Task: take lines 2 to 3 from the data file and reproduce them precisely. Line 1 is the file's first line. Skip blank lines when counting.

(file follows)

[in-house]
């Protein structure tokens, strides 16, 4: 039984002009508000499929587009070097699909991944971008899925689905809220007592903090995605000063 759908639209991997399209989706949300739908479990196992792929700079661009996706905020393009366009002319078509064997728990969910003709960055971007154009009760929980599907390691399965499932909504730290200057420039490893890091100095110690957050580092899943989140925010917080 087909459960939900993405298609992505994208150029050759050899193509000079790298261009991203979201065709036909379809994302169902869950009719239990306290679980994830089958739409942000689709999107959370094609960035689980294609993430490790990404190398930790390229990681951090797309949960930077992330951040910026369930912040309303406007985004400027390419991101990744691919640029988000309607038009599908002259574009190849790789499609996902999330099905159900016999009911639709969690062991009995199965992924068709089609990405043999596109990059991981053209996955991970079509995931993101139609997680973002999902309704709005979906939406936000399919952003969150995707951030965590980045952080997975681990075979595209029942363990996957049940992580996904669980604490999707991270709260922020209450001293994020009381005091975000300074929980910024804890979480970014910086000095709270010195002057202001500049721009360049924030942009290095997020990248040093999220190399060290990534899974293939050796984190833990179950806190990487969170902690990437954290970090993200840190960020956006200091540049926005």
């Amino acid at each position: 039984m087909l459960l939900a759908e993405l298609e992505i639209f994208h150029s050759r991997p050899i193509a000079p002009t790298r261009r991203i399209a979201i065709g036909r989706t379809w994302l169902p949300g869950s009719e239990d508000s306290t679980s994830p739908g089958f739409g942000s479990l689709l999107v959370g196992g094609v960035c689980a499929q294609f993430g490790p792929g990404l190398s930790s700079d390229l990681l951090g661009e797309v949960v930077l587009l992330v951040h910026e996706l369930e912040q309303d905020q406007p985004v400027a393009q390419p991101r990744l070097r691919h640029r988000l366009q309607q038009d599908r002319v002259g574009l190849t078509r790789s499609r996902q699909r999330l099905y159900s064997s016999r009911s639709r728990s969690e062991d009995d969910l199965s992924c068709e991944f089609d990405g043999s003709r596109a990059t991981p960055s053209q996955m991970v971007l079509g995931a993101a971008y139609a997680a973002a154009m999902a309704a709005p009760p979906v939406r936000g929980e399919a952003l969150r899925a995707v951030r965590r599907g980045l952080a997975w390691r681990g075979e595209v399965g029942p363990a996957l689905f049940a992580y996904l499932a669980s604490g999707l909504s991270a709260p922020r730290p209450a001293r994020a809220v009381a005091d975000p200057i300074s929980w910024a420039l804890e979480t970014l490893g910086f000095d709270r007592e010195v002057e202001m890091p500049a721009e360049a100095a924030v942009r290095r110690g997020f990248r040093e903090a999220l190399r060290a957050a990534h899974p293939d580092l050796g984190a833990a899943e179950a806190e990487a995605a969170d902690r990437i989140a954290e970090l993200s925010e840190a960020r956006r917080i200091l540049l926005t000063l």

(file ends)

């Protein structure tokens, strides 16, 4: 039984002009508000499929587009070097699909991944971008899925689905809220007592903090995605000063 759908639209991997399209989706949300739908479990196992792929700079661009996706905020393009366009002319078509064997728990969910003709960055971007154009009760929980599907390691399965499932909504730290200057420039490893890091100095110690957050580092899943989140925010917080 087909459960939900993405298609992505994208150029050759050899193509000079790298261009991203979201065709036909379809994302169902869950009719239990306290679980994830089958739409942000689709999107959370094609960035689980294609993430490790990404190398930790390229990681951090797309949960930077992330951040910026369930912040309303406007985004400027390419991101990744691919640029988000309607038009599908002259574009190849790789499609996902999330099905159900016999009911639709969690062991009995199965992924068709089609990405043999596109990059991981053209996955991970079509995931993101139609997680973002999902309704709005979906939406936000399919952003969150995707951030965590980045952080997975681990075979595209029942363990996957049940992580996904669980604490999707991270709260922020209450001293994020009381005091975000300074929980910024804890979480970014910086000095709270010195002057202001500049721009360049924030942009290095997020990248040093999220190399060290990534899974293939050796984190833990179950806190990487969170902690990437954290970090993200840190960020956006200091540049926005």
């Amino acid at each position: 039984m087909l459960l939900a759908e993405l298609e992505i639209f994208h150029s050759r991997p050899i193509a000079p002009t790298r261009r991203i399209a979201i065709g036909r989706t379809w994302l169902p949300g869950s009719e239990d508000s306290t679980s994830p739908g089958f739409g942000s479990l689709l999107v959370g196992g094609v960035c689980a499929q294609f993430g490790p792929g990404l190398s930790s700079d390229l990681l951090g661009e797309v949960v930077l587009l992330v951040h910026e996706l369930e912040q309303d905020q406007p985004v400027a393009q390419p991101r990744l070097r691919h640029r988000l366009q309607q038009d599908r002319v002259g574009l190849t078509r790789s499609r996902q699909r999330l099905y159900s064997s016999r009911s639709r728990s969690e062991d009995d969910l199965s992924c068709e991944f089609d990405g043999s003709r596109a990059t991981p960055s053209q996955m991970v971007l079509g995931a993101a971008y139609a997680a973002a154009m999902a309704a709005p009760p979906v939406r936000g929980e399919a952003l969150r899925a995707v951030r965590r599907g980045l952080a997975w390691r681990g075979e595209v399965g029942p363990a996957l689905f049940a992580y996904l499932a669980s604490g999707l909504s991270a709260p922020r730290p209450a001293r994020a809220v009381a005091d975000p200057i300074s929980w910024a420039l804890e979480t970014l490893g910086f000095d709270r007592e010195v002057e202001m890091p500049a721009e360049a100095a924030v942009r290095r110690g997020f990248r040093e903090a999220l190399r060290a957050a990534h899974p293939d580092l050796g984190a833990a899943e179950a806190e990487a995605a969170d902690r990437i989140a954290e970090l993200s925010e840190a960020r956006r917080i200091l540049l926005t000063l």